Cakir et al., Nature Method, 2019

Nat Methods. 2019 Nov;16(11):1169-1175. doi: 10.1038/s41592-019-0586-5. Epub 2019 Oct 7.

Engineering of human brain organoids with a functional vascular-like system

Bilal Cakir # 1Yangfei Xiang # 1Yoshiaki Tanaka 1Mehmet H Kural 2Maxime Parent 3Young-Jin Kang 4 5Kayley Chapeton 6Benjamin Patterson 1Yifan Yuan 2Chang-Shun He 7Micha Sam B Raredon 2 7Jake Dengelegi 8Kun-Yong Kim 1Pingnan Sun 1Mei Zhong 9Sangho Lee 10Prabir Patra 1 8Fahmeed Hyder 3 7Laura E Niklason 2 7Sang-Hun Lee 4 5Young-Sup Yoon 10 11In-Hyun Park 12Affiliations expand


Human cortical organoids (hCOs), derived from human embryonic stem cells (hESCs), provide a platform to study human brain development and diseases in complex three-dimensional tissue. However, current hCOs lack microvasculature, resulting in limited oxygen and nutrient delivery to the inner-most parts of hCOs. We engineered hESCs to ectopically express human ETS variant 2 (ETV2). ETV2-expressing cells in hCOs contributed to forming a complex vascular-like network in hCOs. Importantly, the presence of vasculature-like structures resulted in enhanced functional maturation of organoids. We found that vascularized hCOs (vhCOs) acquired several blood-brain barrier characteristics, including an increase in the expression of tight junctions, nutrient transporters and trans-endothelial electrical resistance. Finally, ETV2-induced endothelium supported the formation of perfused blood vessels in vivo. These vhCOs form vasculature-like structures that resemble the vasculature in early prenatal brain, and they present a robust model to study brain disease in vitro.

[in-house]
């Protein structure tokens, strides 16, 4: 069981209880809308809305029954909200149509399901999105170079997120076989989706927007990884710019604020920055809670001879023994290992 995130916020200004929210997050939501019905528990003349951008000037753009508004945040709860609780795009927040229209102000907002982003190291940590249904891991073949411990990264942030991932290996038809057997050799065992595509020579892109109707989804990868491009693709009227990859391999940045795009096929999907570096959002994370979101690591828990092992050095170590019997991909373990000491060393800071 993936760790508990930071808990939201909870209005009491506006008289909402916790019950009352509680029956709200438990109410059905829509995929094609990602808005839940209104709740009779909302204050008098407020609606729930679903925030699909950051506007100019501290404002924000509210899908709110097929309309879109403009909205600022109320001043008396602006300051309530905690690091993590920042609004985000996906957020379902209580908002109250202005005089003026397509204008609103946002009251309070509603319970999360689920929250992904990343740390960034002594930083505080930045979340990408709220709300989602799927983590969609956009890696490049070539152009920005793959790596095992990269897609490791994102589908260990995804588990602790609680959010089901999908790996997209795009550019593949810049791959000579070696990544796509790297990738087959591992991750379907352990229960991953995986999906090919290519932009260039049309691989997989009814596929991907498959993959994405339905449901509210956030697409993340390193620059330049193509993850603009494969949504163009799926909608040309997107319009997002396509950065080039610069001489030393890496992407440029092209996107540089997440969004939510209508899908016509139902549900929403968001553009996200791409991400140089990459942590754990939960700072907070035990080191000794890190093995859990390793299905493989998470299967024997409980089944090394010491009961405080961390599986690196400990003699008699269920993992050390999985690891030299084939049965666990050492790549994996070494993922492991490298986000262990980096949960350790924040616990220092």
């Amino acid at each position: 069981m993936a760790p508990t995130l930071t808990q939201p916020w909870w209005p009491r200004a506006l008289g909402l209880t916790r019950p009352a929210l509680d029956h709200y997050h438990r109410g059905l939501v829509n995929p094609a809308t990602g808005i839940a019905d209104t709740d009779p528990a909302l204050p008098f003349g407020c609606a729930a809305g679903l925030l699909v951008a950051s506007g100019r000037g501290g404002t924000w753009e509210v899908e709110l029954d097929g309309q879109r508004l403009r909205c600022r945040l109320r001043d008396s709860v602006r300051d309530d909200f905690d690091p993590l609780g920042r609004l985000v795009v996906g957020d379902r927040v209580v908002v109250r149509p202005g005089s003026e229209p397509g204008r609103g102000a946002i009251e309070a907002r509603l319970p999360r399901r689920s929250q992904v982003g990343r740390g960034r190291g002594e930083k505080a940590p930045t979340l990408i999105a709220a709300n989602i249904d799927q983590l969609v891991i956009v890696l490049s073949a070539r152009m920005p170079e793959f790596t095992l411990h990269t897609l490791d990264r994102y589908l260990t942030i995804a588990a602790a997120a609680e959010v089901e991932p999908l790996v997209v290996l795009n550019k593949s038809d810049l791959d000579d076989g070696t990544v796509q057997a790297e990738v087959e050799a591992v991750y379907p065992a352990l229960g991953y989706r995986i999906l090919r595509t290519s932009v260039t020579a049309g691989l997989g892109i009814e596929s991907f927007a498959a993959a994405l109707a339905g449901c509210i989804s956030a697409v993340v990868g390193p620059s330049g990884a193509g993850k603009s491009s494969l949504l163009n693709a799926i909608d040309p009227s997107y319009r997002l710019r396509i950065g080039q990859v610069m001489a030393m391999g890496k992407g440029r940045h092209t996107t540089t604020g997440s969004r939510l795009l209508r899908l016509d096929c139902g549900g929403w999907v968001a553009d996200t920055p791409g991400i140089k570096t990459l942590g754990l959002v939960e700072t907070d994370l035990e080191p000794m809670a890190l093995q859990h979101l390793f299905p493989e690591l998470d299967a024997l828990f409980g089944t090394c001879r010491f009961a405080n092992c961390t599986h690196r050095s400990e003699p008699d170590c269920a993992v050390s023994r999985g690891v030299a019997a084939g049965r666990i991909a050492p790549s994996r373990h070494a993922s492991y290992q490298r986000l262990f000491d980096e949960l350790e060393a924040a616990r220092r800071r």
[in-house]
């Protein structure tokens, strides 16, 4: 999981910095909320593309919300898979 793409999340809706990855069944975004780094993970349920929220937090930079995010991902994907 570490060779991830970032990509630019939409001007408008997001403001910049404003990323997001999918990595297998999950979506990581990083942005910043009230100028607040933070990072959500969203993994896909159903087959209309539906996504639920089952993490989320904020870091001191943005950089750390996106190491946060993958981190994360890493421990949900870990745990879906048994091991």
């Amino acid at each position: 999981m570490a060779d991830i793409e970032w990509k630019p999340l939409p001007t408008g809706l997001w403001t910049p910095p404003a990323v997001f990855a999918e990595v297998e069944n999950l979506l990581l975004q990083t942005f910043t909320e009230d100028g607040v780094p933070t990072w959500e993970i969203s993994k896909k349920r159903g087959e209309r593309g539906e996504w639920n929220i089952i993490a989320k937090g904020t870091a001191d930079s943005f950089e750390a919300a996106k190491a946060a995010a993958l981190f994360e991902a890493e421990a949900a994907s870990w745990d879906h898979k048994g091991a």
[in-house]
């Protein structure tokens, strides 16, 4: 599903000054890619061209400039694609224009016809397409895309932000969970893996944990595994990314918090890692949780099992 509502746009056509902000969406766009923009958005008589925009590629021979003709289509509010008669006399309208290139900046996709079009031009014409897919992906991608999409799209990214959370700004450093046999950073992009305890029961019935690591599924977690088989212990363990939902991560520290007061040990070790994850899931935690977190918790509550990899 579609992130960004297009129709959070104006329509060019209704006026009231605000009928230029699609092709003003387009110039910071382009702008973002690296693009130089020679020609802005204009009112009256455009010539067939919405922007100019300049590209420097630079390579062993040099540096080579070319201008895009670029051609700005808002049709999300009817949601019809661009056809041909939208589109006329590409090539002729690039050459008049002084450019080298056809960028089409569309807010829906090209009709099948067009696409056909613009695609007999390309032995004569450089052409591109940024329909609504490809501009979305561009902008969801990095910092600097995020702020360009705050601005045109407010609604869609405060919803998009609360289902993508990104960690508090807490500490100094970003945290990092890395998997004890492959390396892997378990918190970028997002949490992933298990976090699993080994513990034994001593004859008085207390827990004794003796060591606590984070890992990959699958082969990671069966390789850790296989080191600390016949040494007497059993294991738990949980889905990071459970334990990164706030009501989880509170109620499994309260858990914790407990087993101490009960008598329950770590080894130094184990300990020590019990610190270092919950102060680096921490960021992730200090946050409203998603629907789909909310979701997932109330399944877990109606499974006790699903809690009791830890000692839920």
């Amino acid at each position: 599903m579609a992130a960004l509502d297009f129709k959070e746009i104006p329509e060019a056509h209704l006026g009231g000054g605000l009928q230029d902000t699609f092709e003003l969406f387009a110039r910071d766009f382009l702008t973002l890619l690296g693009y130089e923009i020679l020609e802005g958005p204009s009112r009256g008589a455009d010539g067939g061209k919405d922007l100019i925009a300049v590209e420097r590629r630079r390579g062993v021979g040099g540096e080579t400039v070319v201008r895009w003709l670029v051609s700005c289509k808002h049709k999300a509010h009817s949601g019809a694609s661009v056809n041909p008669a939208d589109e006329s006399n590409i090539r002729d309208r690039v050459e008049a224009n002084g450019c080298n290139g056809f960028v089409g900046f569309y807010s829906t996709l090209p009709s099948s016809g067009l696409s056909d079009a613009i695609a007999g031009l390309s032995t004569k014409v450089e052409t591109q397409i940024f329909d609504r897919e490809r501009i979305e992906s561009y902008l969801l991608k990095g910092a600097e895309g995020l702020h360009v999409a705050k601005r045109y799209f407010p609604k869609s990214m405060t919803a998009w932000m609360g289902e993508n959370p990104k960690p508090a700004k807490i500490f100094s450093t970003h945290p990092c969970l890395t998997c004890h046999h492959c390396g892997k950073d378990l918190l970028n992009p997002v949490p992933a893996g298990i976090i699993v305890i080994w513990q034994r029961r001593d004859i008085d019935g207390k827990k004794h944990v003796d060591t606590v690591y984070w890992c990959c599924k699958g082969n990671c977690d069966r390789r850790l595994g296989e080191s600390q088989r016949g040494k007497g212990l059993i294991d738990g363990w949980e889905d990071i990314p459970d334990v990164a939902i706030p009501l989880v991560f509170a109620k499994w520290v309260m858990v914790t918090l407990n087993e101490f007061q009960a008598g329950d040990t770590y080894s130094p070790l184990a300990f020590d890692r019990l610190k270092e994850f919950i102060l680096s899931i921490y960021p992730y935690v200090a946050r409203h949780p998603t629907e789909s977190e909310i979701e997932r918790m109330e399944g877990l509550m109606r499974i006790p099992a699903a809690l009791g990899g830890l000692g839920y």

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Categories: 2019